County officials should have taken firmer action against Wood to demonstrate that racial harassment will not be tolerated, said Paul Douglas, president of the Hernando County branch of the NAACP.

"They really didn't put their foot down and say, 'Cut this out,' " Douglas said. "The county should say, 'If we hear that word again, you're gone,' and they won't say that."

Sanders should have been fired that day for pushing him, Wood told the Times Wednesday.

Wood denies using the slur.

"I'm far from being racist, I'll tell you that right now," Wood said. "The problem lies with Luke Sanders. He's the one that's racist. He's had problems with a lot of people, and he's dealt the race card lots of times, and he threw it at me."

Racial discord has plagued another county department in recent years.

Staffers in the Utilities Department were reprimanded and lost their jobs over racial comments made to two workers in 2008. Those strained work relationships cost the county's insurance carrier tens of thousands of dollars in settlement money.

Tony Marrero can be reached at (352) 848-1431 or

Hernando Public Works employee claims racial harassment in EEOC complaint 11/30/11 [Last modified: Wednesday, November 30, 2011 7:00pm]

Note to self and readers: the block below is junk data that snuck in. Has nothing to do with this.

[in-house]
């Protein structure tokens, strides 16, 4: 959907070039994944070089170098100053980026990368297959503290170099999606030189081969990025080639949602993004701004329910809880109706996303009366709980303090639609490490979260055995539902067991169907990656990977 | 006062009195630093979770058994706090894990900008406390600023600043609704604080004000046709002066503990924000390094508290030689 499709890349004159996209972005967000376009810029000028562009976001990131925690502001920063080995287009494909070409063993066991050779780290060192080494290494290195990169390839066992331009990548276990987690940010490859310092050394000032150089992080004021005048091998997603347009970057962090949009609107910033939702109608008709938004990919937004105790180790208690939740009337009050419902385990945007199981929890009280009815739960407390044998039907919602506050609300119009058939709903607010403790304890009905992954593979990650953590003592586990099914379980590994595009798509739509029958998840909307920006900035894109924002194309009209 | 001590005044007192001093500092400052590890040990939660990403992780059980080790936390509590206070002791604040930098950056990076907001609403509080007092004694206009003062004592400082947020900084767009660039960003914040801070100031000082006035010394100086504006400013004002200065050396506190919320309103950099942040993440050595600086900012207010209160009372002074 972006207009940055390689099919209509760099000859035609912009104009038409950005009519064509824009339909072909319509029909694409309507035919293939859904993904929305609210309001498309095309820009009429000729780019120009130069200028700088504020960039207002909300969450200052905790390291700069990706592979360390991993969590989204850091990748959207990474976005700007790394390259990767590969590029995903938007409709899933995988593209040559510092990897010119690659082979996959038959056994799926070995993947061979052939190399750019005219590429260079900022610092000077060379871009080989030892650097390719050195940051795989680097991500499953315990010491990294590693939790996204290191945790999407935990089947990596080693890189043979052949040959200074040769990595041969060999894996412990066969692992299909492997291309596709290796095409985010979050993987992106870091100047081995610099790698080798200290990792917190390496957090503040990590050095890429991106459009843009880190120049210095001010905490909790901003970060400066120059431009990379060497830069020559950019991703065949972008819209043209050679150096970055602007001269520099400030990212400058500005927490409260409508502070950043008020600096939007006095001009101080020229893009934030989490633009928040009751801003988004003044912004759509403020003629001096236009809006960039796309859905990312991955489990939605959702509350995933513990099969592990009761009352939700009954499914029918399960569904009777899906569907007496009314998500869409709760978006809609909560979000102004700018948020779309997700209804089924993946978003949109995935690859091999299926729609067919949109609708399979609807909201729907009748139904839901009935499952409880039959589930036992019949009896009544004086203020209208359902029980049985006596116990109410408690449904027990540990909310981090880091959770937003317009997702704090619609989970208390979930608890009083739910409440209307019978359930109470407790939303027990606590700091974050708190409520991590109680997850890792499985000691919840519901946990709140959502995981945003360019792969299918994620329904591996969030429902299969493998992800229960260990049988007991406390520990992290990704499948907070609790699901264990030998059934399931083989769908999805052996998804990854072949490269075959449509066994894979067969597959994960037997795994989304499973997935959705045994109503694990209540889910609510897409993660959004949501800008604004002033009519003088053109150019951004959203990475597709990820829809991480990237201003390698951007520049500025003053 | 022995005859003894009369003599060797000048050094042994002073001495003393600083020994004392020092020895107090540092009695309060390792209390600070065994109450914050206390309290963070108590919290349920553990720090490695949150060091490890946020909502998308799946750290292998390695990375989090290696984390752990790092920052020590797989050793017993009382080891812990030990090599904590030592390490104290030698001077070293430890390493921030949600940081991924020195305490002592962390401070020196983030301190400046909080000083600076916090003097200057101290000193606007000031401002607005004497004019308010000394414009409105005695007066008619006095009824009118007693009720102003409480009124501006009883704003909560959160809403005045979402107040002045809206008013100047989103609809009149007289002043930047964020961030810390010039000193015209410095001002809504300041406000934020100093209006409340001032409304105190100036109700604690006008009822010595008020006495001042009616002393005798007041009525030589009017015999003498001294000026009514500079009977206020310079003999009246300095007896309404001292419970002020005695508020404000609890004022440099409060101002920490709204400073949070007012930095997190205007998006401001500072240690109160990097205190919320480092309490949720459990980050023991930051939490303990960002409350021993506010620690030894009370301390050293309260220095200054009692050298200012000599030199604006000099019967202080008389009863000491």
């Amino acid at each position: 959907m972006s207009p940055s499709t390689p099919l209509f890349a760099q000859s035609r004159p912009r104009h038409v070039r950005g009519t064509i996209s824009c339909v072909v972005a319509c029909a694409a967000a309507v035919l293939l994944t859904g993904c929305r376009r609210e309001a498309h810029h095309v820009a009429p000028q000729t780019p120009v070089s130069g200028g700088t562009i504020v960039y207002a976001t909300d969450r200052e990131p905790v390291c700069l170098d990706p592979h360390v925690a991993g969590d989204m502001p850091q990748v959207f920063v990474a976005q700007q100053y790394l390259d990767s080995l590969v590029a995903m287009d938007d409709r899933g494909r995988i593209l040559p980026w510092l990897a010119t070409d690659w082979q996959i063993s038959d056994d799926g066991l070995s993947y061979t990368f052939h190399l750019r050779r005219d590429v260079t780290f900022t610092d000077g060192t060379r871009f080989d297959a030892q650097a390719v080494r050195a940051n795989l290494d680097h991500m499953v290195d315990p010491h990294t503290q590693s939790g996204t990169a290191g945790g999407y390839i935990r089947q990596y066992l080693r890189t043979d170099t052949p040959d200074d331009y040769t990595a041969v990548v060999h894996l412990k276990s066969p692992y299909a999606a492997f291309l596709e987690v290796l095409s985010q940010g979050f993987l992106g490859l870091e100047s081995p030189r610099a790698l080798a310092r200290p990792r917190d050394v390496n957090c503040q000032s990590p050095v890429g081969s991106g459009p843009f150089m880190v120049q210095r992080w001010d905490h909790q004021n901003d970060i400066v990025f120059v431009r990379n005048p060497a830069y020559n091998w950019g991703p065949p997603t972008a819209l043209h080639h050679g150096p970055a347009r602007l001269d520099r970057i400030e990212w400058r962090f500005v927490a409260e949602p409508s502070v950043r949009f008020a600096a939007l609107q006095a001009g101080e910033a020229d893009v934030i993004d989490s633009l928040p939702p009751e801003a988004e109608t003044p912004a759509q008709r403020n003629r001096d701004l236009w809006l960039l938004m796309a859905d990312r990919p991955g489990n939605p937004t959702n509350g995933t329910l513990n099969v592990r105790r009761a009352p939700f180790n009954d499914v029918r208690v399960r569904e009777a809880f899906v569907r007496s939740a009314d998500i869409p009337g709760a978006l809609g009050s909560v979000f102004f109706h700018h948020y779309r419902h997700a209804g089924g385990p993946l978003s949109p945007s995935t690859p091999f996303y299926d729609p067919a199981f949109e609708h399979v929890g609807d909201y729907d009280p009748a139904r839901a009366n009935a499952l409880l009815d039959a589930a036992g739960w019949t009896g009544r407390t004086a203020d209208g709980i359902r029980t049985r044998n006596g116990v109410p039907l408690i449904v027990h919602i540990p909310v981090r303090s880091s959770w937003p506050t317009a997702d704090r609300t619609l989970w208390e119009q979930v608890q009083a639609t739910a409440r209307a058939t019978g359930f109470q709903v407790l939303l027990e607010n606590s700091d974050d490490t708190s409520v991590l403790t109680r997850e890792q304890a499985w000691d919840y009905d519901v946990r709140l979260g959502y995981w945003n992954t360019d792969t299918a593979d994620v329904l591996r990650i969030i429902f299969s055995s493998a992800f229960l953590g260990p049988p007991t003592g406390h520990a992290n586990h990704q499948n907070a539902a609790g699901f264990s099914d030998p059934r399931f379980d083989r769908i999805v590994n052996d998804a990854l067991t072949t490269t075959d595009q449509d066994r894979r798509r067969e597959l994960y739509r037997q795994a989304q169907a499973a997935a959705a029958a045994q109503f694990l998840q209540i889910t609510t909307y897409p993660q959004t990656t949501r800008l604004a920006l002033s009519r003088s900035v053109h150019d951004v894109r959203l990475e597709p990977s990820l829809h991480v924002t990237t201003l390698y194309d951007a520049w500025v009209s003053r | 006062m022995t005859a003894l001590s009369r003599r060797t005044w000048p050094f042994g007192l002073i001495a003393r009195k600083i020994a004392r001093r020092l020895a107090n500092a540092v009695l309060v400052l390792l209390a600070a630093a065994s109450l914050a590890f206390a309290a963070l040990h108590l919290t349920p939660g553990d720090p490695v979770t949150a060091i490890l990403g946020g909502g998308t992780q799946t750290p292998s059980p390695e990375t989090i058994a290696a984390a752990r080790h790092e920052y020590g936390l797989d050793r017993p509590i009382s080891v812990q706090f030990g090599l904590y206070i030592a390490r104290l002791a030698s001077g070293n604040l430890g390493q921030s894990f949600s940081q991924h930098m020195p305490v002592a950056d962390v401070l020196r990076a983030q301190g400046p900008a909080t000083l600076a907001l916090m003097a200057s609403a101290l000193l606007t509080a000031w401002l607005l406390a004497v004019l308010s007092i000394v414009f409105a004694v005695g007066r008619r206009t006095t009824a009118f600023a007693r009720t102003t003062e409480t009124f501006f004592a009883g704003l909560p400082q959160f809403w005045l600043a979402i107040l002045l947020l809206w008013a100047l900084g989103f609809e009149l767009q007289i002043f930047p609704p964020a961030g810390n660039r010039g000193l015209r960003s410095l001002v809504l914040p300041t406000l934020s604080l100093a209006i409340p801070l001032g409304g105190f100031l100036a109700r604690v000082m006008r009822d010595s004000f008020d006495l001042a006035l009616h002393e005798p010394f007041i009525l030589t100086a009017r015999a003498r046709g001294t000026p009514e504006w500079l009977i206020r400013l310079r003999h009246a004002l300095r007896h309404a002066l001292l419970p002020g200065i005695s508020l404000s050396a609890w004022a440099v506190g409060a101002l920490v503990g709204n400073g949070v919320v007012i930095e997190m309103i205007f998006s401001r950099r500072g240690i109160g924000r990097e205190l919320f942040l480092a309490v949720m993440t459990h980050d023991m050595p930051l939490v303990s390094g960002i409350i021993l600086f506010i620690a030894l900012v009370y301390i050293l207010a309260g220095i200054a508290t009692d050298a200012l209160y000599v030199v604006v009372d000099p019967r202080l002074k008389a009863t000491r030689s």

Photo reprints | Article reprints

© 2017 Tampa Bay Times


Join the discussion: Click to view comments, add yours

  1. Would you let your company implant a chip in you?

    Working Life

    Would you ask an employee to get a chip implanted in her hand? Sounds invasive and intrusive. But come Aug. 1, one company in Wisconsin will be giving it a try.

    Three Square Market - a developer of software used in vending machines - is offering all of its employees the option to get a microchip implanted between the thumb and forefinger. [Photo from video]
  2. Florida taxpayers to shoulder $1.1 million in legal fees over 'docs vs. glocks' law

    State Roundup

    TALLAHASSEE — Florida will pay $1.1 million in legal fees to attorneys who challenged a controversial state law that sought to prevent doctors from asking patients about guns, a group representing opponents said Monday.

    Gov. Rick Scott signed the 2011 law after it "was approved by a large, bipartisan majority in the Florida Legislature," a spokesman said Monday.
[Photo by Joe Raedle | Getty Images]
  3. Daniel Lipton resigns as artistic director of Opera Tampa


    TAMPA — Daniel Lipton has resigned as artistic director of Opera Tampa, the David A. Straz Jr. Center for the Performing Arts announced.

    Daniel Lipton became the artistic director and conductor of Opera Tampa in 2012. Lipton replaced the opera's only previous director, Anton Coppola, who retired. [Times file (2012)]
  4. Two Ricks deliver video to AARP voter guide


    Last week, AARP Florida was a little ticked off that neither Mayor Rick Kriseman or former mayor Rick Baker had delivered video responses to a voter education campaign.

    The two Ricks have delivered their AARP videos
  5. Throwback Tampa Bay station 102.9 goes from R&B jams to WFLA-AM's conservative talk


    Talk radio station WFLA-AM (970) began simulcasting on 102.9 FM in the Tampa area this morning. 

    Tampa's 102.9 is going from Throwback Tampa Bay to WFLA-AM's news radio.